2.         The length of the paper will depend on the depth of your study but will be double spaced with an introduction, purpose, summary, and bibliography.

3.         Research must be written according to the APA Publication Manual.

4.         Each study will include a final section summarizing knowledge gained.

 

Guidelines for Web Page

1.         Identify a topic for instruction on which you can create a web site with a minimum of 3 pages (Home page, teacher pages, page(s) that support the content).  Your pages should be a method for teaching some specific content.

2.         Plan and design the pages so that they support instruction in your selected area.  Be sure to include bibliographic sources for your information and the many concepts we will discuss as we evaluate web sites. 

3.         You will briefly present your final site to the class to show the merits of your web page.  We will do a round robin format.  You will load your project on your computer and we will go around the room and view the lesson activities and offer constructive comments.  The presentation consists of a brief oral summary of your lesson.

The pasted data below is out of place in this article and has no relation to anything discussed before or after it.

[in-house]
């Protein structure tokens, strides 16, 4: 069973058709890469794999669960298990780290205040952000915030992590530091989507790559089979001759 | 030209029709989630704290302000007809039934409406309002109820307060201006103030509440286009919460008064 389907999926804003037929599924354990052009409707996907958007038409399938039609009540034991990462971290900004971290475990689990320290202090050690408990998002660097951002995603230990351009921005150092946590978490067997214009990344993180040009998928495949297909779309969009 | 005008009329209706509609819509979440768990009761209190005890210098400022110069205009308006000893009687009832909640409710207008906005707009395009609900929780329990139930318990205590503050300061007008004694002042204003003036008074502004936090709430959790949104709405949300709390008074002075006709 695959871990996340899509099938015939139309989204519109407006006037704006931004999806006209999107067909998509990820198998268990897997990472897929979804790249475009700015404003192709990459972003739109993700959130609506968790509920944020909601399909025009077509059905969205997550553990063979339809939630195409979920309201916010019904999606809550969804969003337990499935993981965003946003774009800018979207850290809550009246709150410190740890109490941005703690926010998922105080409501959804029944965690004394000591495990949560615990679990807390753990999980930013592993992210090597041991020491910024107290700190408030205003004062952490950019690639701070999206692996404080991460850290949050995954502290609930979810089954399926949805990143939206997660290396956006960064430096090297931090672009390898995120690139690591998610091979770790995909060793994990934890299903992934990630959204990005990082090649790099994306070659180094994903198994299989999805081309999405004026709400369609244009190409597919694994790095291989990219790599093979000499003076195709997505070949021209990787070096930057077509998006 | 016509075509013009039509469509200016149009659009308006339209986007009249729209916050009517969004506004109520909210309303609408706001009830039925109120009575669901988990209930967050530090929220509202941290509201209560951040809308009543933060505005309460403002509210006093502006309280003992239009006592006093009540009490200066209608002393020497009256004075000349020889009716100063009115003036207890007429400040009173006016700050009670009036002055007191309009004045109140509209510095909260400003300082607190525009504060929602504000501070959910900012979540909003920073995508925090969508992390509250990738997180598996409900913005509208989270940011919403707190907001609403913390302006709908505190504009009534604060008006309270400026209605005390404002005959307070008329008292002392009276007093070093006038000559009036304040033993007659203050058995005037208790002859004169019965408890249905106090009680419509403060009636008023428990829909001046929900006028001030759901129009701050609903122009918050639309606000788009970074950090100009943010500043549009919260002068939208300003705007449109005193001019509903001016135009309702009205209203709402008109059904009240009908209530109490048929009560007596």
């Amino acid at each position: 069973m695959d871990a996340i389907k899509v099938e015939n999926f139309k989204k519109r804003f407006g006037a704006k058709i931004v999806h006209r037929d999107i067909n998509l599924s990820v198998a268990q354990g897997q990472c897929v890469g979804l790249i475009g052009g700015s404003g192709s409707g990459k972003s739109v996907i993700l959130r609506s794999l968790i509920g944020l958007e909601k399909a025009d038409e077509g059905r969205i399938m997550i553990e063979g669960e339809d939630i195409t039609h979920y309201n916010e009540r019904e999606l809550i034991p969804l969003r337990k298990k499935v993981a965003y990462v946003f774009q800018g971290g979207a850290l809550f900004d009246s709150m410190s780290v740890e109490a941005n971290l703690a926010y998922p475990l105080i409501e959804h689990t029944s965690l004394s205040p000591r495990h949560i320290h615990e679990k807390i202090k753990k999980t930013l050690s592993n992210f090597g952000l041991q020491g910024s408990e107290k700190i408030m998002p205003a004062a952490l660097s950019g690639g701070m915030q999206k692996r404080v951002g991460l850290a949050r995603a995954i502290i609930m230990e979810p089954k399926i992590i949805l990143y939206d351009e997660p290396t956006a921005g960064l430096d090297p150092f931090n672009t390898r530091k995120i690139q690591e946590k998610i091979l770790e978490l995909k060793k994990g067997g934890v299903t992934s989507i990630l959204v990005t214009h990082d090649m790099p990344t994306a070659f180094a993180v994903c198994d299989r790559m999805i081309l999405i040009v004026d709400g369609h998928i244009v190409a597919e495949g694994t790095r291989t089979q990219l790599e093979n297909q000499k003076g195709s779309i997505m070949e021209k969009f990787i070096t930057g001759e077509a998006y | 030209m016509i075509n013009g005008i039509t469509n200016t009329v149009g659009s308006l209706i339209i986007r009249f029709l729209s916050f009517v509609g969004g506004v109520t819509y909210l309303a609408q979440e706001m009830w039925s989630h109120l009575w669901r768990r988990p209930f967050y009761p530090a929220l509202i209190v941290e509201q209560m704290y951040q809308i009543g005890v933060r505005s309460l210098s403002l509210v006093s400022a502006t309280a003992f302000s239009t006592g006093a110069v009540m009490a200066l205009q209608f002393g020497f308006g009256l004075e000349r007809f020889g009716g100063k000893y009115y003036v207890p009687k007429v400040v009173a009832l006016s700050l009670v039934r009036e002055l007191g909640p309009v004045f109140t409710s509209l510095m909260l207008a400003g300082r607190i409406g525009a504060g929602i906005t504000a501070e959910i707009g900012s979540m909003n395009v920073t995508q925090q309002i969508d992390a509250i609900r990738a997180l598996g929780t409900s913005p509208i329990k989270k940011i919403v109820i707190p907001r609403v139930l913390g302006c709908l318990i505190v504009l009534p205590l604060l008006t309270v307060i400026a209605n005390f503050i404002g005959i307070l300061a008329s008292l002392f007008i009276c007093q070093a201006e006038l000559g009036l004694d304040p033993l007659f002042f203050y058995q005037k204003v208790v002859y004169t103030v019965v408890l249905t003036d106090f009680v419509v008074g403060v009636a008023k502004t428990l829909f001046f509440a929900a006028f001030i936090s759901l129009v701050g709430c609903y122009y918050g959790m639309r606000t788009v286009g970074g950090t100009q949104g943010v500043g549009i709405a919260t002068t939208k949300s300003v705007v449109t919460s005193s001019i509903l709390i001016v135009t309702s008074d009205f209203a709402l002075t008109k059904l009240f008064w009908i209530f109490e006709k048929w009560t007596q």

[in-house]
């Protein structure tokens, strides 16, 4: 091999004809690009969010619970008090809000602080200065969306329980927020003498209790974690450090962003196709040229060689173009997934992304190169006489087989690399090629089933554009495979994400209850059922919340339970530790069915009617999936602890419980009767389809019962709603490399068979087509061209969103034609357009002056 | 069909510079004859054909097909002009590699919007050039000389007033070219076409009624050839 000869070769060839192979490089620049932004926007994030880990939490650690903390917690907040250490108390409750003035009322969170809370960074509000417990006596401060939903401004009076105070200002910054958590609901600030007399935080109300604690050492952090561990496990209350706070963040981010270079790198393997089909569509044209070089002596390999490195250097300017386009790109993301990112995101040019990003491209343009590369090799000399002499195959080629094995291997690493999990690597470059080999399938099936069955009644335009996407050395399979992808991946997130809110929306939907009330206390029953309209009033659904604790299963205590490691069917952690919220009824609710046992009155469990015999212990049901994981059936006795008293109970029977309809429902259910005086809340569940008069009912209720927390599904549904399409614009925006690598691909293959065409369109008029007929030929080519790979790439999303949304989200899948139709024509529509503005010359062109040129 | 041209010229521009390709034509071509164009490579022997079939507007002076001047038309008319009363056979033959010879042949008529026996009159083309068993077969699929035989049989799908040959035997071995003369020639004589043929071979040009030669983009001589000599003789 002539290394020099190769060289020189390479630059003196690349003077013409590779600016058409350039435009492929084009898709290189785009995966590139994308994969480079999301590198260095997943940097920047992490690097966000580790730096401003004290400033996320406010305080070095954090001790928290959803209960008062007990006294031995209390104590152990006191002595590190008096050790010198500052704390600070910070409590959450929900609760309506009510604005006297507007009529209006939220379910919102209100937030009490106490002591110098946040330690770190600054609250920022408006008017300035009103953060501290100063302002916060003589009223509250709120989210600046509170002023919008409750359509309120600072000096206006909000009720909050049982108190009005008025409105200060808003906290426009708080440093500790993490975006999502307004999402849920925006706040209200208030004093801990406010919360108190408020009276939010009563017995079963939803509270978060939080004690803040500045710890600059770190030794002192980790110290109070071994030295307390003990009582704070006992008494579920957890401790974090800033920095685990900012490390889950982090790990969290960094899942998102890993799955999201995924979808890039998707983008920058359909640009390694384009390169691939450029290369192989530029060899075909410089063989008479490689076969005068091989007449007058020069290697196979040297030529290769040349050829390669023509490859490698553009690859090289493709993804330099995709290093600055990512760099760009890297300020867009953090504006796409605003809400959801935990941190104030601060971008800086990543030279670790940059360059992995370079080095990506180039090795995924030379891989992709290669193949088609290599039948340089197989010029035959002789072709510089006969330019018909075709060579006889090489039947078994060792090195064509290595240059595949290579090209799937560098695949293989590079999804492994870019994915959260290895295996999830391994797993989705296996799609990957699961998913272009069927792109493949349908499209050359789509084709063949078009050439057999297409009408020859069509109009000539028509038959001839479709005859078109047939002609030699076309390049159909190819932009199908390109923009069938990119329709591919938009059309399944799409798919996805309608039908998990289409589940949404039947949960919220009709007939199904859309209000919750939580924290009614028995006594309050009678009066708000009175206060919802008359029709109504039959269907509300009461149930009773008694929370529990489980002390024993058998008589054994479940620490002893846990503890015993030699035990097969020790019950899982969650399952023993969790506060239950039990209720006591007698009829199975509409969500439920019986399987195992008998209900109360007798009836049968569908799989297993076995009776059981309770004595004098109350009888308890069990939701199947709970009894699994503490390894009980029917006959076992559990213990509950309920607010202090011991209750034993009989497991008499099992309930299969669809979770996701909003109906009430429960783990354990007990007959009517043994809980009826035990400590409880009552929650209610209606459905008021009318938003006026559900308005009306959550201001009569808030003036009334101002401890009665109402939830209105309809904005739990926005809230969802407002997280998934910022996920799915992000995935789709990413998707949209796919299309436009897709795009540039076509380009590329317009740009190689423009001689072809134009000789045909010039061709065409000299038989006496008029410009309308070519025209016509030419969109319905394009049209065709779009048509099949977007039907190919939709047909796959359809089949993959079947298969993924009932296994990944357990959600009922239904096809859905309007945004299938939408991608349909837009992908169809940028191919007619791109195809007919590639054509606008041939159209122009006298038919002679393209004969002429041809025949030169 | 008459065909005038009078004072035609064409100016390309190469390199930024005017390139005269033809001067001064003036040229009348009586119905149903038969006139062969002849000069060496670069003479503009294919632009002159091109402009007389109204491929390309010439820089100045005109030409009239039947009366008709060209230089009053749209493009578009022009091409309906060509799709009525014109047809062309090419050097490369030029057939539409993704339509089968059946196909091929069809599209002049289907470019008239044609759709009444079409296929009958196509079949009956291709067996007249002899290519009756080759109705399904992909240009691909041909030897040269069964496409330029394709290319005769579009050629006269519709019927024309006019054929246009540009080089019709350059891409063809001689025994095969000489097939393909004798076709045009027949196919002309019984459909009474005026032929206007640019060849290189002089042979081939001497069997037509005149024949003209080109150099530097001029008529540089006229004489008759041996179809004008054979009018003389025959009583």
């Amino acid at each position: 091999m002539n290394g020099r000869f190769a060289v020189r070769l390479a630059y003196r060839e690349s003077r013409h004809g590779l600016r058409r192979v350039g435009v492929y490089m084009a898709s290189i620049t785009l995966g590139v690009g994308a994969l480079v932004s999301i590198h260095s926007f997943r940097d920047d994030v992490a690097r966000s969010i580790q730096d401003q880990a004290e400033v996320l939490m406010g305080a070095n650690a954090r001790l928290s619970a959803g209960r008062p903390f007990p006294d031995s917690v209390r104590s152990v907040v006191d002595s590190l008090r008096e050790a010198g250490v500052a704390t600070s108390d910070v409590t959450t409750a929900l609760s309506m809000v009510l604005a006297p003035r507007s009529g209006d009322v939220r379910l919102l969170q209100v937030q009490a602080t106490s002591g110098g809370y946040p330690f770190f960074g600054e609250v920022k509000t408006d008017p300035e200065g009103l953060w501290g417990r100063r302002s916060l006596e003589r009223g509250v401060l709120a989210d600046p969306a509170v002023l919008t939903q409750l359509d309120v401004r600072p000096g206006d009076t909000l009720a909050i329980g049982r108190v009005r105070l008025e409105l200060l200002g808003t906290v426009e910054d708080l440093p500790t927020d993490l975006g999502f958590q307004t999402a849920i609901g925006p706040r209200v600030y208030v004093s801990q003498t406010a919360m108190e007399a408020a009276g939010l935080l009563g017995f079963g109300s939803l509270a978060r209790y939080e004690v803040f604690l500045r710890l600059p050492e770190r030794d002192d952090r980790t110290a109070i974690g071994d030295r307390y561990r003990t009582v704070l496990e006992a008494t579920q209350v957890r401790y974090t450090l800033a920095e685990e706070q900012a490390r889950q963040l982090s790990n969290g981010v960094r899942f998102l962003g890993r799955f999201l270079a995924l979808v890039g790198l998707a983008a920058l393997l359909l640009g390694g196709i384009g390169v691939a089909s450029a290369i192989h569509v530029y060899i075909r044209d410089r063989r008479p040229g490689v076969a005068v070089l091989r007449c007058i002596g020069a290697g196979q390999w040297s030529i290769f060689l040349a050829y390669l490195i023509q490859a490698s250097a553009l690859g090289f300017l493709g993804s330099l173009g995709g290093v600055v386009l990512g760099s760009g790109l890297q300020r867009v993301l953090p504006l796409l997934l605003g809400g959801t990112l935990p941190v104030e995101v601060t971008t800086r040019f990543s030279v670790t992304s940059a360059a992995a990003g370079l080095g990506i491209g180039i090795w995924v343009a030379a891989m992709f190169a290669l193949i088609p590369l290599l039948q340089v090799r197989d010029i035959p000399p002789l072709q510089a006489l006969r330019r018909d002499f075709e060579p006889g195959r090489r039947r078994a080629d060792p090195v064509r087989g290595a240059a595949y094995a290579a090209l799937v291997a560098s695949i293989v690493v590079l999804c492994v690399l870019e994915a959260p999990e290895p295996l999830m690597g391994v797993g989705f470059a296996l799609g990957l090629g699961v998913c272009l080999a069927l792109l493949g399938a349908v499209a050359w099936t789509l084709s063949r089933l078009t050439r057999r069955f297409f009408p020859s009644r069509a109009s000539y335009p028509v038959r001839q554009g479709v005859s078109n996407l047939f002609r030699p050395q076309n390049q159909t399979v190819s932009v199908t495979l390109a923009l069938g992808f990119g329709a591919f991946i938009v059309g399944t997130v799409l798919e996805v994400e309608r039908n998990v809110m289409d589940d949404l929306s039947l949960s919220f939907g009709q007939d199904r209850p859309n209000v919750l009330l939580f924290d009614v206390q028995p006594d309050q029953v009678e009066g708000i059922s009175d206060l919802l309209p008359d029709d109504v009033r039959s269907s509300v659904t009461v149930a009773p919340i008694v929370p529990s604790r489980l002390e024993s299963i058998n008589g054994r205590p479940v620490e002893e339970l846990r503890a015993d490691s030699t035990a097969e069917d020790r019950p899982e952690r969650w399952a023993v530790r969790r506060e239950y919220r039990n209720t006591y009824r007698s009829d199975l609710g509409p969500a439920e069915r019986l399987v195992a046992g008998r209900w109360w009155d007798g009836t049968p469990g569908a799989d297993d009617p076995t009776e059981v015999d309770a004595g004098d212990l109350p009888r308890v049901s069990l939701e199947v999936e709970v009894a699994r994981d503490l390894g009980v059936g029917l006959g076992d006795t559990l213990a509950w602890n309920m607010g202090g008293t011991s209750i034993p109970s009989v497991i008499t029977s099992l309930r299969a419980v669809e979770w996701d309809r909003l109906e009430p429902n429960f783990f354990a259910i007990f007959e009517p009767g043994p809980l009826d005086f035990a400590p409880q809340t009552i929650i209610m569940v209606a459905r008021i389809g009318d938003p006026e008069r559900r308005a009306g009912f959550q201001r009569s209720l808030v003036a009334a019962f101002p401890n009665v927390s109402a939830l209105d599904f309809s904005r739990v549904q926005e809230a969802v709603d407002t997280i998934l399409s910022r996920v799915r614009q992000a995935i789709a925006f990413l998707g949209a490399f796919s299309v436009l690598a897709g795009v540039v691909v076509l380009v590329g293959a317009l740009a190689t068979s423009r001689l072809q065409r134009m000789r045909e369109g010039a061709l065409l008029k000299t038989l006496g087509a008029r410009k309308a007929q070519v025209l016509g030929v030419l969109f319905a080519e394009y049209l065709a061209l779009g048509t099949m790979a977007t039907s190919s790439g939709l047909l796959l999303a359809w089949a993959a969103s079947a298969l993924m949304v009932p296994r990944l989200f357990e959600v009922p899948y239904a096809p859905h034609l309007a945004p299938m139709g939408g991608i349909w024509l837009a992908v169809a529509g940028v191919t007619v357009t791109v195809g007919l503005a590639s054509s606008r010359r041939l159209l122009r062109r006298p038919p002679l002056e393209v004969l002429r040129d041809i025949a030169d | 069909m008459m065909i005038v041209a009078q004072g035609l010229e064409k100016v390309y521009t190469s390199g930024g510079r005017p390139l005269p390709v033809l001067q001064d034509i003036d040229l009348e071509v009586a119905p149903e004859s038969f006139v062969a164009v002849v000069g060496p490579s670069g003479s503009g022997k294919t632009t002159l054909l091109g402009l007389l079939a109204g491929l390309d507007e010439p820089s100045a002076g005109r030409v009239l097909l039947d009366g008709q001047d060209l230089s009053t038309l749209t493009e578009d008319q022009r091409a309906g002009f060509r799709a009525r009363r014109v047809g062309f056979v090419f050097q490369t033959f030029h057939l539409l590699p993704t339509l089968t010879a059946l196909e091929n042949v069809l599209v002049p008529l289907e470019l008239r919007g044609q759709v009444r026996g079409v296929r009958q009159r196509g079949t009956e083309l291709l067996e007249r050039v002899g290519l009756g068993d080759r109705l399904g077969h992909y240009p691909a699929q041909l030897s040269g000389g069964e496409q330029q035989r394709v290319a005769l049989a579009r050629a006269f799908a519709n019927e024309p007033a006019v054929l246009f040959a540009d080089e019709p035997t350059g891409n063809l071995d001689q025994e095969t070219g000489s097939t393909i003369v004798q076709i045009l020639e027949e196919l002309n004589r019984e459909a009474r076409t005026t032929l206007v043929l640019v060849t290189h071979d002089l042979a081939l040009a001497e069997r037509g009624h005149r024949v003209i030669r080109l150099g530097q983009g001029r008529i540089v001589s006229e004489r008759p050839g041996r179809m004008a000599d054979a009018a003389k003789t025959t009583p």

ASSIGNMENT OF GRADES:

Final letter grades are then calculated on the following basis:

A

90-100%

B

80-89%

C

70-79%

D

60-69%

F

<60%

Quality verbal participation with focus on the topic of discussion and written work is vital to your grade.  

ATTENDANCE POLICY:  Attendance is mandatory. No automatic cuts are authorized. Excessive absences will be reported to appropriate VA and military officials. Arrangements for excused absences must be made PRIOR to the absence.

INCOMPLETE GRADE POLICY:  A grade if "I" is not automatically assigned, but rather must be requested by the student by submitting to the instructor the Petition for and Work to Remove an Incomplete Grade form. An "I" can never be used in lieu of an "F" nor can an "I" be assigned because of excessive absences, with the exception that the student will make up the work by repeating all or part of the class in some subsequent term.

MAKE-UP WORK POLICY:  All classes missed must be made up, regardless of whether the absences were excused or unexcused. Make-up assignments will be given by the instructor on an individual basis.

 

REQUIRED TEXT:   None.  Web site address will be supplied where all handouts and notes will be posted.